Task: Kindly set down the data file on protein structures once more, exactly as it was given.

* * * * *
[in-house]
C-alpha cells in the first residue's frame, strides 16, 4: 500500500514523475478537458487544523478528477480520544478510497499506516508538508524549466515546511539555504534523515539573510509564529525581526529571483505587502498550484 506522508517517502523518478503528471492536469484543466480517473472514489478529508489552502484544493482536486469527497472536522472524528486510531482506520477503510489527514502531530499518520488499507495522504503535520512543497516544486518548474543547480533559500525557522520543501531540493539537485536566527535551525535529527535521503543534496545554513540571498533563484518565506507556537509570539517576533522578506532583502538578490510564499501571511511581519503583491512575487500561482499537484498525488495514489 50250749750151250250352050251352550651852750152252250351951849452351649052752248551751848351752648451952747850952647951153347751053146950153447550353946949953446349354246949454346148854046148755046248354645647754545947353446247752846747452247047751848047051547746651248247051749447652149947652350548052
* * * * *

[in-house]
C-alpha cells in the first residue's frame, strides 16, 4: 500500500514523475478537458487544523478528477480520544478510497499506516508538508524549466515546511539555504534523515539573510509564529525581526529571483505587502498550484 506522508517517502523518478503528471492536469484543466480517473472514489478529508489552502484544493482536486469527497472536522472524528486510531482506520477503510489527514502531530499518520488499507495522504503535520512543497516544486518548474543547480533559500525557522520543501531540493539537485536566527535551525535529527535521503543534496545554513540571498533563484518565506507556537509570539517576533522578506532583502538578490510564499501571511511581519503583491512575487500561482499537484498525488495514489 50250749750151250250352050251352550651852750152252250351951849452351649052752248551751848351752648451952747850952647951153347751053146950153447550353946949953446349354246949454346148854046148755046248354645647754545947353446247752846747452247047751848047051547746651248247051749447652149947652350548052